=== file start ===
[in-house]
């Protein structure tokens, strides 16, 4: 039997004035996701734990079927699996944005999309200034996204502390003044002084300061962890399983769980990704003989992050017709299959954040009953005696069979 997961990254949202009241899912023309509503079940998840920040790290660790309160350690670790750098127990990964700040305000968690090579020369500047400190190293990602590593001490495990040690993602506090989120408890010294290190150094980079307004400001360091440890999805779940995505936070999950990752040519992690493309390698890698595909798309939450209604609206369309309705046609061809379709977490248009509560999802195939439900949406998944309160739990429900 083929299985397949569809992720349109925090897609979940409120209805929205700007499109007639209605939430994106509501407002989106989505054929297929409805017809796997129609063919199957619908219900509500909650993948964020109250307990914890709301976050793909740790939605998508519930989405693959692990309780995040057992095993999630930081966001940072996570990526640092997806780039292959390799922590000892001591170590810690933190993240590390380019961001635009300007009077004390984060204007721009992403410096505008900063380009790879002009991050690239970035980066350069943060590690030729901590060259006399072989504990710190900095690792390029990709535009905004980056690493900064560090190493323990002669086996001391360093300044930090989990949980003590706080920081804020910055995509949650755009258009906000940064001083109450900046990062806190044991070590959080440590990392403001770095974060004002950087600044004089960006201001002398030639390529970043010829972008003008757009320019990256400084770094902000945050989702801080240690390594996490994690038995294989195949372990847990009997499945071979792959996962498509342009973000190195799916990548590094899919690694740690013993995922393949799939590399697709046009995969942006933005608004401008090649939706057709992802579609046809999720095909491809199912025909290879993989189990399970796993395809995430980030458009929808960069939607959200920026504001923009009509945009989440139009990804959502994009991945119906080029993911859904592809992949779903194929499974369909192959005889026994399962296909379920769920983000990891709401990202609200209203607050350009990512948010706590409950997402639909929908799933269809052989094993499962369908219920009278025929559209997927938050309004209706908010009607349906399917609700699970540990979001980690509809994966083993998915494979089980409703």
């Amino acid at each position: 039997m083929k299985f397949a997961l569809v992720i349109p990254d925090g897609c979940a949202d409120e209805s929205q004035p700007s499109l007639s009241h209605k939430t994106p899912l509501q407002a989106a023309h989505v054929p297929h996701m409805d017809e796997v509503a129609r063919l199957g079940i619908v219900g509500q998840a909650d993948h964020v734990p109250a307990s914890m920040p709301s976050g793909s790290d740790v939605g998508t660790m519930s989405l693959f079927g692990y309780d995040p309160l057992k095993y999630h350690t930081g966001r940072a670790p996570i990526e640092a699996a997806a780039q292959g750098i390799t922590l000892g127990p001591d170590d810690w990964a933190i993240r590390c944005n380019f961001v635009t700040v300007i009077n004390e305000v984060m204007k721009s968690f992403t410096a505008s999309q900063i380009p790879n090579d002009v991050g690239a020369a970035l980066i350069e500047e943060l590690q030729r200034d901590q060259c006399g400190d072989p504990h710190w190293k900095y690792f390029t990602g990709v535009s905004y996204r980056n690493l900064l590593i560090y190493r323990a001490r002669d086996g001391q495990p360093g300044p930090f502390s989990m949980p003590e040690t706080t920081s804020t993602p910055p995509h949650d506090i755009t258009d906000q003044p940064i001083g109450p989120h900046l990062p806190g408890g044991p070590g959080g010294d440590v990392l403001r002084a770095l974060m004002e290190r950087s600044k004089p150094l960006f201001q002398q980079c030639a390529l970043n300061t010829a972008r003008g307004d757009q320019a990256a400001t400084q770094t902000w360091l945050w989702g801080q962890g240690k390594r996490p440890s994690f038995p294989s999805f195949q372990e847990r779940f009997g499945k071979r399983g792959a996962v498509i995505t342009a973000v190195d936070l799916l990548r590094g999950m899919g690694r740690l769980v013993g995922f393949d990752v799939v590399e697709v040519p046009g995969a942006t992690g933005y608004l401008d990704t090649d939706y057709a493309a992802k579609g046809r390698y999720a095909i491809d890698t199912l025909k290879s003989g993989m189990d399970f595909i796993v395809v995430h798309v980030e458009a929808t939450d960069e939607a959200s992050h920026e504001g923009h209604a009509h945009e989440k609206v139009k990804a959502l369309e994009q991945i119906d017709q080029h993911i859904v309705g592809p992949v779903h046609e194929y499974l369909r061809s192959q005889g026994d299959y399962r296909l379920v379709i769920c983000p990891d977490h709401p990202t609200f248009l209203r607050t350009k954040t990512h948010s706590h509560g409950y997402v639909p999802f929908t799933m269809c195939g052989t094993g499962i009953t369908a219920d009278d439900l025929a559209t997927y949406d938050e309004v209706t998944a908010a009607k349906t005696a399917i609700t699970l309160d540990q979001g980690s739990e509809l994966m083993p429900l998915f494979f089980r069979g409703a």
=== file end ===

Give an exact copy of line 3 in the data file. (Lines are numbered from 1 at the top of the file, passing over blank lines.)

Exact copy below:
């Amino acid at each position: 039997m083929k299985f397949a997961l569809v992720i349109p990254d925090g897609c979940a949202d409120e209805s929205q004035p700007s499109l007639s009241h209605k939430t994106p899912l509501q407002a989106a023309h989505v054929p297929h996701m409805d017809e796997v509503a129609r063919l199957g079940i619908v219900g509500q998840a909650d993948h964020v734990p109250a307990s914890m920040p709301s976050g793909s790290d740790v939605g998508t660790m519930s989405l693959f079927g692990y309780d995040p309160l057992k095993y999630h350690t930081g966001r940072a670790p996570i990526e640092a699996a997806a780039q292959g750098i390799t922590l000892g127990p001591d170590d810690w990964a933190i993240r590390c944005n380019f961001v635009t700040v300007i009077n004390e305000v984060m204007k721009s968690f992403t410096a505008s999309q900063i380009p790879n090579d002009v991050g690239a020369a970035l980066i350069e500047e943060l590690q030729r200034d901590q060259c006399g400190d072989p504990h710190w190293k900095y690792f390029t990602g990709v535009s905004y996204r980056n690493l900064l590593i560090y190493r323990a001490r002669d086996g001391q495990p360093g300044p930090f502390s989990m949980p003590e040690t706080t920081s804020t993602p910055p995509h949650d506090i755009t258009d906000q003044p940064i001083g109450p989120h900046l990062p806190g408890g044991p070590g959080g010294d440590v990392l403001r002084a770095l974060m004002e290190r950087s600044k004089p150094l960006f201001q002398q980079c030639a390529l970043n300061t010829a972008r003008g307004d757009q320019a990256a400001t400084q770094t902000w360091l945050w989702g801080q962890g240690k390594r996490p440890s994690f038995p294989s999805f195949q372990e847990r779940f009997g499945k071979r399983g792959a996962v498509i995505t342009a973000v190195d936070l799916l990548r590094g999950m899919g690694r740690l769980v013993g995922f393949d990752v799939v590399e697709v040519p046009g995969a942006t992690g933005y608004l401008d990704t090649d939706y057709a493309a992802k579609g046809r390698y999720a095909i491809d890698t199912l025909k290879s003989g993989m189990d399970f595909i796993v395809v995430h798309v980030e458009a929808t939450d960069e939607a959200s992050h920026e504001g923009h209604a009509h945009e989440k609206v139009k990804a959502l369309e994009q991945i119906d017709q080029h993911i859904v309705g592809p992949v779903h046609e194929y499974l369909r061809s192959q005889g026994d299959y399962r296909l379920v379709i769920c983000p990891d977490h709401p990202t609200f248009l209203r607050t350009k954040t990512h948010s706590h509560g409950y997402v639909p999802f929908t799933m269809c195939g052989t094993g499962i009953t369908a219920d009278d439900l025929a559209t997927y949406d938050e309004v209706t998944a908010a009607k349906t005696a399917i609700t699970l309160d540990q979001g980690s739990e509809l994966m083993p429900l998915f494979f089980r069979g409703a």